Road Test: Hyundai Kona Electric Ultimate

By Jeremy Taylor

5 months ago

This new EV is perfect for electric newbies

Is 2024 the year to switch to electric? Jeremy Taylor drives the Hyundai Kona Electric Ultimate, a perfect starter car for EV newbies.

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Review: Hyundai Kona Electric Ultimate

At A Glance

  • PRICE: £43,095
  • ENGINE: 64 kWh single motor
  • POWER: 215bhp 0-62mph 7.9 seconds
  • TOP SPEED: 104mph
  • MAX RANGE: 319 miles
  • STREAMING: Dynamite – BTS

Hyundai Kona Electric Ultimate


What springs to mind when you think of Korea? K-Pop, kimchi, the Netflix hit Squid Game? Hyundai should be near the top of that list because the company is currently revolutionising car design.

Just take a peep at the new Kona Electric – the mid-size SUV might have been created especially for a Hollywood sci-fi movie. Not Kona the Barbarian, something considerably more stylish. Transformed from a bland runabout into a four-wheeled cyborg, the second-generation model is now suddenly cool and chic.

Unlike the ubiquitous styling of certain car brands – the ones that all look remarkably similar on a forecourt – Hyundai seem determined to design a range of uniquely different models. Maybe that’s why the latest Ioniq 5 and 6 have won World Car of the Year titles back-to-back.

The Kona Electric was also built to turn heads and may reward Hyundai with a hat-trick of wins come April. Check out the wafer-thin lights running across the front and rear, a cabin packed with technology and the impressive battery range. It also benefits from a comforting five-year warranty.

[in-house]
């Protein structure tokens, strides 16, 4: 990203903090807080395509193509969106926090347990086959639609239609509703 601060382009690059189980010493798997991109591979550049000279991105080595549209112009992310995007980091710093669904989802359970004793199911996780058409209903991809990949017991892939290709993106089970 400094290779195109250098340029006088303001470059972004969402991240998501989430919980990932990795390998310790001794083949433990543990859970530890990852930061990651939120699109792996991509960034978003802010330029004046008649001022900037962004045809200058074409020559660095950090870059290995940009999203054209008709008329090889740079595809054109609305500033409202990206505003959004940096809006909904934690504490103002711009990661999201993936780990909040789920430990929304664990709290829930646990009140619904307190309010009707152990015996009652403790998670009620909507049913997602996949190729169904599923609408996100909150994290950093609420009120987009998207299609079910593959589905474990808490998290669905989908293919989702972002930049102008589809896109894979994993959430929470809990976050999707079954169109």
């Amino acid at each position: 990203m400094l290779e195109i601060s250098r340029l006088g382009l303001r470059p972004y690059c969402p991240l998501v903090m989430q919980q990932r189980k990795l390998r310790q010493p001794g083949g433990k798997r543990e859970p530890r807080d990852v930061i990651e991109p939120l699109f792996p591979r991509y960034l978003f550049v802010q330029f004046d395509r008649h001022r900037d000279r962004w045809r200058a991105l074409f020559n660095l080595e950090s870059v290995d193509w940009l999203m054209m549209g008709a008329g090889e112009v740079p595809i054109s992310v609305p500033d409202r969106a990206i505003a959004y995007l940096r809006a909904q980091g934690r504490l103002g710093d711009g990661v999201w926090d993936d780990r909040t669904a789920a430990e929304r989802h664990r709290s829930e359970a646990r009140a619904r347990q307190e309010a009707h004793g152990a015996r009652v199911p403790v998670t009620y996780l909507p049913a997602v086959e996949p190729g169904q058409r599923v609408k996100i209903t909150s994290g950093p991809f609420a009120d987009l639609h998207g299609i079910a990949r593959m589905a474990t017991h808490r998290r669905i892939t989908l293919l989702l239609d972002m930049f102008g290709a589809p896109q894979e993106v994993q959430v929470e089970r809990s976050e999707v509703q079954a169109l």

Buyers should expect great value for money and reliability with any Hyundai. Best of all, the new Kona, which starts at £34,940, is a car with proper character. Much more than just A to B, this is an EV designed to put a smile on your face.



The five-door Kona may be sci-fi but it isn’t a flying machine. Performance is more leisurely. Designed as an EV from the ground up, the Hyundai is a silent cruiser, rather than an agile performance car. On a long journey, the ride is relaxed and comfortable.

While the boot is a little small for a family car, the interior is roomy, offering plenty of cubbyhole and storage space. Wireless phone charging, electric seats and a heated steering wheel are available on some models, there’s even a handy, three-pin domestic plug socket in the rear.

The dashboard itself is dominated by a wide, central information screen that controls a multitude of functions. The driver also has the benefit of a head-up display, flashing information onto the windscreen. While the minimalist design is pleasing, build quality isn’t quite the same as an Audi.

Like most new cars, the Kona also has a raft of safety features that may drive some motorists nuts. Most of them, including the speed limit alert, can be switched off but I for one, am not a fan.

Offered with either a 39 or 64 kWh battery pack, the more powerful 215bhp version I drove will realistically cover 260 miles between charges. The charging port is also well-placed in front of the bonnet.

The new Kona isn’t faultless but won’t bamboozle motorists who are considering an EV for the first time. Easy to drive, extremely practical and very spacious inside, this Hyundai really should be on your shortlist.


Hyundai Kona Electric Ultimate